It was a good weekend. Friday Jane and I took off to Detroit lakes MN to WE Fest. Sister Gail joined us and we met associate Greg and his wife Pam who had our credentials and we spent the afternoon drinking Mikes Hard Lemonade in various flavors. Greg and I took the chance to enter a saloon style campsite and we were enthusiastically received since we had a 5 and a 6 string banjo along. The Steep Canyon Rangers were late in checking in and we were loosing hope that we might get to meet Steve Martin. We had a deal with WE Fest. If we provided a banjo with commemorative graphics of Steve Martin playing at their 30th anniversary show, we'd get VIP admission an ad in the program, and the chance to show Steve my banjo. As the afternoon dragged on we were loosing hope that there would be any interchange with Mr. Martin. He made it clear that he had no time for public meetings or to sign any more than a few things. I went to make room for more hard lemonade, and when I came back Jane had luckily snagged Graham Sharpe, The regular banjo player in the "Steeps" and was talking to him about his kids and stuff. Thanks to Jane, I was able to mention the fact that my 2 banjos were waiting in Steve's dressing room. He said he'd go get Steve and check them out. Right before the band went on stage, The sky turned black and a torrent of rain and lightning displays delayed the concert 1 1/2 hours or so. In the meantime, Steve and Graham were apparently tucked away comparing banjos. I got back from a trip to Mike's place to hear someone calling for the banjo maker, so I wandered up to find an enthused look on Graham's face. "Is it alright if I play this banjo in the show tonight?" He asked politely.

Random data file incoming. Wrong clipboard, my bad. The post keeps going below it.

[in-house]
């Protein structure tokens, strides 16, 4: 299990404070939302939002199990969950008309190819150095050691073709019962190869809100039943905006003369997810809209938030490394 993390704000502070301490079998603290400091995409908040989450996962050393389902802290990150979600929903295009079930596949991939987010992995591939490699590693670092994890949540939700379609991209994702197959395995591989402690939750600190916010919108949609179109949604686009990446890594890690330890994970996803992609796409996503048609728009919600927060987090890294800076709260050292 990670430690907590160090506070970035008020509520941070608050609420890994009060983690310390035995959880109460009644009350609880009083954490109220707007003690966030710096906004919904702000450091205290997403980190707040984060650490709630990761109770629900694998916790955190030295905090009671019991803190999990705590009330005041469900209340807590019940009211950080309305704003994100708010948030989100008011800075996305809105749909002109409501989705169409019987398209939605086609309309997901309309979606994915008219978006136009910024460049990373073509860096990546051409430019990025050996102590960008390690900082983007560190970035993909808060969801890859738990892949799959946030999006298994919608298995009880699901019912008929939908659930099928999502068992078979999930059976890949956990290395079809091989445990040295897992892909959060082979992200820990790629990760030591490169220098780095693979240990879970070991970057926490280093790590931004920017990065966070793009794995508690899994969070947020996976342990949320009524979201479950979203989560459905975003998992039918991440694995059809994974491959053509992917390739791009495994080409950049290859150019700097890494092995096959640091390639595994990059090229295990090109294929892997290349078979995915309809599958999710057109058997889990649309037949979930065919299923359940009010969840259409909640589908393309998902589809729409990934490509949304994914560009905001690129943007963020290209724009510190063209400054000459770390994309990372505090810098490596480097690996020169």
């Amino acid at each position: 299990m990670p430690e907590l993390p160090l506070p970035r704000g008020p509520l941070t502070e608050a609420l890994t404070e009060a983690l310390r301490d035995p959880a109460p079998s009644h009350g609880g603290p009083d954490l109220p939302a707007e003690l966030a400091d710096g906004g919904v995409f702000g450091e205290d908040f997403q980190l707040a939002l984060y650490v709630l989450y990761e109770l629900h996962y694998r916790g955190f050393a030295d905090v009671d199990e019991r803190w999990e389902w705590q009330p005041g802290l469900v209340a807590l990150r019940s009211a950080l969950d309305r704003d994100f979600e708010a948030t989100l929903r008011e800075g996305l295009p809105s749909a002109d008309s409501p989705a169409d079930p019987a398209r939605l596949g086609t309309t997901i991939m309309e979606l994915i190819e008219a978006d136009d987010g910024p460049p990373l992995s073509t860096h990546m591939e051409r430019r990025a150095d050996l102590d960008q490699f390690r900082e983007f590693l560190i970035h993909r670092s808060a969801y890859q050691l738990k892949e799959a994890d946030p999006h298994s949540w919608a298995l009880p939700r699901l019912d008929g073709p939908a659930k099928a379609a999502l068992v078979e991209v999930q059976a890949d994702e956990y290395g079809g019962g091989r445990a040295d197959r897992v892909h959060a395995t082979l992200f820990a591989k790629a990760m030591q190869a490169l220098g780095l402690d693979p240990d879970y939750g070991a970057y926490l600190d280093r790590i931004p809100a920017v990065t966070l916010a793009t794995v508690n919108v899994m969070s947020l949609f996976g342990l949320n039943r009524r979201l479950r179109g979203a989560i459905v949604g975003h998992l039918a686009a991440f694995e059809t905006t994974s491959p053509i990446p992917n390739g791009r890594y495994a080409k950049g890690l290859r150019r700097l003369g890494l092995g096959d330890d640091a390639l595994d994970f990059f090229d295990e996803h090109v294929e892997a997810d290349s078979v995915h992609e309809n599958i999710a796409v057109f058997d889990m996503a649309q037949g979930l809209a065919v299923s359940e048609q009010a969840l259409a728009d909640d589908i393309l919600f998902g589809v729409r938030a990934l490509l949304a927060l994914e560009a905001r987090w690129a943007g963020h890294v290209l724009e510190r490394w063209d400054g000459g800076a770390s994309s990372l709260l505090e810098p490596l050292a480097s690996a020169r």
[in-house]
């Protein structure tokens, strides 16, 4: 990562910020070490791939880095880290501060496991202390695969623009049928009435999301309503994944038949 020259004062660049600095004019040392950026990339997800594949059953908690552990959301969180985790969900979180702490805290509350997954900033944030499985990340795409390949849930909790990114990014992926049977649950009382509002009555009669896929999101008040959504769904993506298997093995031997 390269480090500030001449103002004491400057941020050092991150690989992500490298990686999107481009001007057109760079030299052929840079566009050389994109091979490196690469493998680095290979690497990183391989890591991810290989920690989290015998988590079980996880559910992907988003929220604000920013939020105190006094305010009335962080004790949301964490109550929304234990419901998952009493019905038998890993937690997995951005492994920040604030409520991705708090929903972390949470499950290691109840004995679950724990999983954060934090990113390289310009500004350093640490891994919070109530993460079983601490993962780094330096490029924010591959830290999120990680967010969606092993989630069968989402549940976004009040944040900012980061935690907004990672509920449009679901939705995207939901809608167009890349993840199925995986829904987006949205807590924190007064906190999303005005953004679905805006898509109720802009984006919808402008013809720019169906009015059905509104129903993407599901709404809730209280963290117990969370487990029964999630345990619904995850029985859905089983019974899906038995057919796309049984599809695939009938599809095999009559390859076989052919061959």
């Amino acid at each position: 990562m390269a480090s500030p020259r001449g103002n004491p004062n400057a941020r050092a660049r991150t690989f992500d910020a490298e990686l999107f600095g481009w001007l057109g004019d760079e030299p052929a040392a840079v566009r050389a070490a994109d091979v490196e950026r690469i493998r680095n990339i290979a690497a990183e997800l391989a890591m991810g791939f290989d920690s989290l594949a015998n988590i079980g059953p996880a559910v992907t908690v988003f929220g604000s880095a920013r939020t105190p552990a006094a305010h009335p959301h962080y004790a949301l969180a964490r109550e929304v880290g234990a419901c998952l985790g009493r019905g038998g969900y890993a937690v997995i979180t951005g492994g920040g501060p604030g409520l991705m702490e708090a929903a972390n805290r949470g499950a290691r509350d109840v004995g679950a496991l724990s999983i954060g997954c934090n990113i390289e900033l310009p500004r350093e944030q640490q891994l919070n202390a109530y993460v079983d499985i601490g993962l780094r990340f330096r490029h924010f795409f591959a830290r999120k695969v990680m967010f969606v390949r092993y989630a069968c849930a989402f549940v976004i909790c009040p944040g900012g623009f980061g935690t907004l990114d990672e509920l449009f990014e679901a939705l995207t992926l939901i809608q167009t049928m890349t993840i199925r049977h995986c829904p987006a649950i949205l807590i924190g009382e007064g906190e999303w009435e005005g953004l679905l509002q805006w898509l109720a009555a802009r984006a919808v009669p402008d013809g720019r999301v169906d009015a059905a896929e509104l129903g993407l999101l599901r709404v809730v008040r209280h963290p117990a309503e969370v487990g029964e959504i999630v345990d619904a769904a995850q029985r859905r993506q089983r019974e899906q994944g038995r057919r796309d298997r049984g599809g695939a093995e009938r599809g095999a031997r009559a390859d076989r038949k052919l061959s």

I said, " Gee I don't know, what if you slip on a rain puddle on stage?" He really wanted to hear it in the band context and so he did, I think after the first song he picked it up and didn't put it down until the show was over. As V.I.V.I.P.'s We took seats right on the stage for the show. Even Toby Keith's fireworks later that night couldn't compare to the sight of that banjo on that center stage for me. Graham also asked me to bring some banjos for Steve to check out on Sunday in Duluth. We went for a nightcap and drove to Perham MN to our Super 8. as we were about to pull into our hotel, the party lights came on behind us.
"Do you know why I pulled you over?"
"You failed to dim your brights upon entering town"
Oh, They are still on let me turn them off
"That's how I catch all my drunks, License Please"
It's in my banjo case, May I get out?
"Just tell me your name and address"
I gave him the info and he had me follow his flashlight with my eyes and said I didn't seem obviously impaired.
When He returned from checking my record, he said my license had been revoked for failing to appear for a traffic ticket. He was going to give me a ticket for driving with a suspended license. I said "It was obviously a clerical error because I went in and paid the fine in person at the downtown office" He decided to let me go as long as Jane drove the remaining 500 feet to the Motel.
The latest Nechville saga continues on Sunday after a long Saturday of driving home, Fishing with my grandson and in-laws, and building banjos for Steve Martin into the wee hours. We took Kevin and Nancy our good friends and neightbors and had a fine day in Duluth. We got giant margaritas and Mexican food in Canal park, and walked the beaches, We met other friends at the concert and got settled for the next Steve and the Steeps show. I had several banjos in the car, waiting for the call to come running with the banjos. Graham called right before they went on stage and asked me to hang around after the show, I guessed that would be OK, since it was not too late yet. The show was great, The weather fantastic, and as soon as we stopped clapping from their encore, my phone rang and Graham said, "Steve wants you to come over to the hotel"
We met in the lobby and borrowed a conference room for privacy, Jane, Kevin, Nancy, Graham , Steve and me. I went into action. I do this instinctively now, and my onlookers commented on my seemingly calm and composed demeanor. I did my "screw your head off" banjo tricks, but stayed on the subject of sound, until it became obvious that the Nechville held it's own against the priceless piece that Steve brought in. I won't say any more on the comparison, but it was clear that the Nechville was more stable and easy to keep in tune. Steve was nice about signing my banjo head and giving us a picture with him. I just sold him his first Nechville, I tell you, this has to be one of the proudest and most meaningful experiences of his life. (sorry Steve, I stole your joke)